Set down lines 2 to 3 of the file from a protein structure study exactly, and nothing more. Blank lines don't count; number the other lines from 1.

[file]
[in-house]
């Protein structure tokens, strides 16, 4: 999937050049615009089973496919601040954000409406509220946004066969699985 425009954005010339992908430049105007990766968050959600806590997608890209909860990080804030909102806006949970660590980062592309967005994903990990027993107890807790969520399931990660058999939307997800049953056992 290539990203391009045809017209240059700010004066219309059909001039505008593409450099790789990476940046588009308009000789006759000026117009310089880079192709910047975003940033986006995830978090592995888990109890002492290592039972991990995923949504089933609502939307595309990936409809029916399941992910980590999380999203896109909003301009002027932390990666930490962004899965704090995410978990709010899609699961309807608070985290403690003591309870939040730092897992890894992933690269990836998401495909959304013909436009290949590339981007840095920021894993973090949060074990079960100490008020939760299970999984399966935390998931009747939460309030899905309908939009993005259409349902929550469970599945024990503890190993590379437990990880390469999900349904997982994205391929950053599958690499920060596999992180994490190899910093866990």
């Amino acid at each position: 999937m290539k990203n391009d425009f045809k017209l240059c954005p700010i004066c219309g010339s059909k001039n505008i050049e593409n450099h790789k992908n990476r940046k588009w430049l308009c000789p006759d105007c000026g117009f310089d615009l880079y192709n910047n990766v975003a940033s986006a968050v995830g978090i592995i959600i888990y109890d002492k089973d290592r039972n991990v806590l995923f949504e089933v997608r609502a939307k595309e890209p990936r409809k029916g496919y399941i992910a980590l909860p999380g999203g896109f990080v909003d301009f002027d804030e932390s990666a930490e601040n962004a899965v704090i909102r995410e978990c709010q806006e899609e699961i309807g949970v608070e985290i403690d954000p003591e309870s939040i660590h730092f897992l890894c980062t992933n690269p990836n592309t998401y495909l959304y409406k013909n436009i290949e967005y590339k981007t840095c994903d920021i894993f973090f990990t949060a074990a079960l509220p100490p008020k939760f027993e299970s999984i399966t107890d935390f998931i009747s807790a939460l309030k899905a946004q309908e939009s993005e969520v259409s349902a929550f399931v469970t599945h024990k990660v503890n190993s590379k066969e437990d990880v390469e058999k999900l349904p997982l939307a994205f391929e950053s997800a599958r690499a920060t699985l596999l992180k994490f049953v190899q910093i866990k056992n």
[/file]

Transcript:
């Protein structure tokens, strides 16, 4: 999937050049615009089973496919601040954000409406509220946004066969699985 425009954005010339992908430049105007990766968050959600806590997608890209909860990080804030909102806006949970660590980062592309967005994903990990027993107890807790969520399931990660058999939307997800049953056992 290539990203391009045809017209240059700010004066219309059909001039505008593409450099790789990476940046588009308009000789006759000026117009310089880079192709910047975003940033986006995830978090592995888990109890002492290592039972991990995923949504089933609502939307595309990936409809029916399941992910980590999380999203896109909003301009002027932390990666930490962004899965704090995410978990709010899609699961309807608070985290403690003591309870939040730092897992890894992933690269990836998401495909959304013909436009290949590339981007840095920021894993973090949060074990079960100490008020939760299970999984399966935390998931009747939460309030899905309908939009993005259409349902929550469970599945024990503890190993590379437990990880390469999900349904997982994205391929950053599958690499920060596999992180994490190899910093866990």
């Amino acid at each position: 999937m290539k990203n391009d425009f045809k017209l240059c954005p700010i004066c219309g010339s059909k001039n505008i050049e593409n450099h790789k992908n990476r940046k588009w430049l308009c000789p006759d105007c000026g117009f310089d615009l880079y192709n910047n990766v975003a940033s986006a968050v995830g978090i592995i959600i888990y109890d002492k089973d290592r039972n991990v806590l995923f949504e089933v997608r609502a939307k595309e890209p990936r409809k029916g496919y399941i992910a980590l909860p999380g999203g896109f990080v909003d301009f002027d804030e932390s990666a930490e601040n962004a899965v704090i909102r995410e978990c709010q806006e899609e699961i309807g949970v608070e985290i403690d954000p003591e309870s939040i660590h730092f897992l890894c980062t992933n690269p990836n592309t998401y495909l959304y409406k013909n436009i290949e967005y590339k981007t840095c994903d920021i894993f973090f990990t949060a074990a079960l509220p100490p008020k939760f027993e299970s999984i399966t107890d935390f998931i009747s807790a939460l309030k899905a946004q309908e939009s993005e969520v259409s349902a929550f399931v469970t599945h024990k990660v503890n190993s590379k066969e437990d990880v390469e058999k999900l349904p997982l939307a994205f391929e950053s997800a599958r690499a920060t699985l596999l992180k994490f049953v190899q910093i866990k056992n």